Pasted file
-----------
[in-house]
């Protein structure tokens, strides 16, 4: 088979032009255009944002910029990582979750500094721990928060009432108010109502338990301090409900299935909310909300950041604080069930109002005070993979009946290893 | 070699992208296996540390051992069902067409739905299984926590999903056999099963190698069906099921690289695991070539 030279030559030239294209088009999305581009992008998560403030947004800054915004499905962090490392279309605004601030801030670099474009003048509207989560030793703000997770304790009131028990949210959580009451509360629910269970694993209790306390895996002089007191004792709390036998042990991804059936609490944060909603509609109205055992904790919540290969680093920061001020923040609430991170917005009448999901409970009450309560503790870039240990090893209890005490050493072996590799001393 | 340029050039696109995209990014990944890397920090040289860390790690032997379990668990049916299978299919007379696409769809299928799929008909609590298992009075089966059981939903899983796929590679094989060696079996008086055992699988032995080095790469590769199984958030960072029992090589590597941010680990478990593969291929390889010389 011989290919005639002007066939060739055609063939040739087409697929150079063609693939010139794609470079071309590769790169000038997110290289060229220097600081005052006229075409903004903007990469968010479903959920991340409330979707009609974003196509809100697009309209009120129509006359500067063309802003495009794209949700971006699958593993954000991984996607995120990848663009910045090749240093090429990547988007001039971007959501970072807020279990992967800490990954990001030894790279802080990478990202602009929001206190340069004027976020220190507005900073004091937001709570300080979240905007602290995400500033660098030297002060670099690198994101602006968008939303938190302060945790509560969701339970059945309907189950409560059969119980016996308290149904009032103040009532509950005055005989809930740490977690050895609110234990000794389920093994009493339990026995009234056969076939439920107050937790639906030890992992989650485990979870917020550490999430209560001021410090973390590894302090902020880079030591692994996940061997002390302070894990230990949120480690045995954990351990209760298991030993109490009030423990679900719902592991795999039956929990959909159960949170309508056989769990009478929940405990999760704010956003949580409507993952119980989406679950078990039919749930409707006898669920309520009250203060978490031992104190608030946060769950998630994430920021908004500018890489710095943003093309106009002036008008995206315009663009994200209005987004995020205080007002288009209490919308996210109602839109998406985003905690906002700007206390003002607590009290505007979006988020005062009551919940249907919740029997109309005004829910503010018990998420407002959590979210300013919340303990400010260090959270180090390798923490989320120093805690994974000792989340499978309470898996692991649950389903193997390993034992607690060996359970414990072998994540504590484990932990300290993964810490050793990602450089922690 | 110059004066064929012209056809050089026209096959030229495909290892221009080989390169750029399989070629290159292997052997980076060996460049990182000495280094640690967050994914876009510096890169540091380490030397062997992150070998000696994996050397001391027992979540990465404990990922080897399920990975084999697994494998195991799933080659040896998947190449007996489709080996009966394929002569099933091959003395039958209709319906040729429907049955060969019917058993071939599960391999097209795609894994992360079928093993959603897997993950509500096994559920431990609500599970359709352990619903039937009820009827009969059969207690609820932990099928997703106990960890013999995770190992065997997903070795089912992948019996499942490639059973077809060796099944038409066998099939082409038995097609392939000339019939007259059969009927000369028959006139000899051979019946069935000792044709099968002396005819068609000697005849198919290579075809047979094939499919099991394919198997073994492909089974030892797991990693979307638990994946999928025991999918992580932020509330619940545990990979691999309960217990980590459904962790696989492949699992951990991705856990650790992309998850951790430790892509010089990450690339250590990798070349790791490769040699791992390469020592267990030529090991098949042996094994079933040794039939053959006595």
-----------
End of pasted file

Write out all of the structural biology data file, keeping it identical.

[in-house]
């Protein structure tokens, strides 16, 4: 088979032009255009944002910029990582979750500094721990928060009432108010109502338990301090409900299935909310909300950041604080069930109002005070993979009946290893 | 070699992208296996540390051992069902067409739905299984926590999903056999099963190698069906099921690289695991070539 030279030559030239294209088009999305581009992008998560403030947004800054915004499905962090490392279309605004601030801030670099474009003048509207989560030793703000997770304790009131028990949210959580009451509360629910269970694993209790306390895996002089007191004792709390036998042990991804059936609490944060909603509609109205055992904790919540290969680093920061001020923040609430991170917005009448999901409970009450309560503790870039240990090893209890005490050493072996590799001393 | 340029050039696109995209990014990944890397920090040289860390790690032997379990668990049916299978299919007379696409769809299928799929008909609590298992009075089966059981939903899983796929590679094989060696079996008086055992699988032995080095790469590769199984958030960072029992090589590597941010680990478990593969291929390889010389 011989290919005639002007066939060739055609063939040739087409697929150079063609693939010139794609470079071309590769790169000038997110290289060229220097600081005052006229075409903004903007990469968010479903959920991340409330979707009609974003196509809100697009309209009120129509006359500067063309802003495009794209949700971006699958593993954000991984996607995120990848663009910045090749240093090429990547988007001039971007959501970072807020279990992967800490990954990001030894790279802080990478990202602009929001206190340069004027976020220190507005900073004091937001709570300080979240905007602290995400500033660098030297002060670099690198994101602006968008939303938190302060945790509560969701339970059945309907189950409560059969119980016996308290149904009032103040009532509950005055005989809930740490977690050895609110234990000794389920093994009493339990026995009234056969076939439920107050937790639906030890992992989650485990979870917020550490999430209560001021410090973390590894302090902020880079030591692994996940061997002390302070894990230990949120480690045995954990351990209760298991030993109490009030423990679900719902592991795999039956929990959909159960949170309508056989769990009478929940405990999760704010956003949580409507993952119980989406679950078990039919749930409707006898669920309520009250203060978490031992104190608030946060769950998630994430920021908004500018890489710095943003093309106009002036008008995206315009663009994200209005987004995020205080007002288009209490919308996210109602839109998406985003905690906002700007206390003002607590009290505007979006988020005062009551919940249907919740029997109309005004829910503010018990998420407002959590979210300013919340303990400010260090959270180090390798923490989320120093805690994974000792989340499978309470898996692991649950389903193997390993034992607690060996359970414990072998994540504590484990932990300290993964810490050793990602450089922690 | 110059004066064929012209056809050089026209096959030229495909290892221009080989390169750029399989070629290159292997052997980076060996460049990182000495280094640690967050994914876009510096890169540091380490030397062997992150070998000696994996050397001391027992979540990465404990990922080897399920990975084999697994494998195991799933080659040896998947190449007996489709080996009966394929002569099933091959003395039958209709319906040729429907049955060969019917058993071939599960391999097209795609894994992360079928093993959603897997993950509500096994559920431990609500599970359709352990619903039937009820009827009969059969207690609820932990099928997703106990960890013999995770190992065997997903070795089912992948019996499942490639059973077809060796099944038409066998099939082409038995097609392939000339019939007259059969009927000369028959006139000899051979019946069935000792044709099968002396005819068609000697005849198919290579075809047979094939499919099991394919198997073994492909089974030892797991990693979307638990994946999928025991999918992580932020509330619940545990990979691999309960217990980590459904962790696989492949699992951990991705856990650790992309998850951790430790892509010089990450690339250590990798070349790791490769040699791992390469020592267990030529090991098949042996094994079933040794039939053959006595």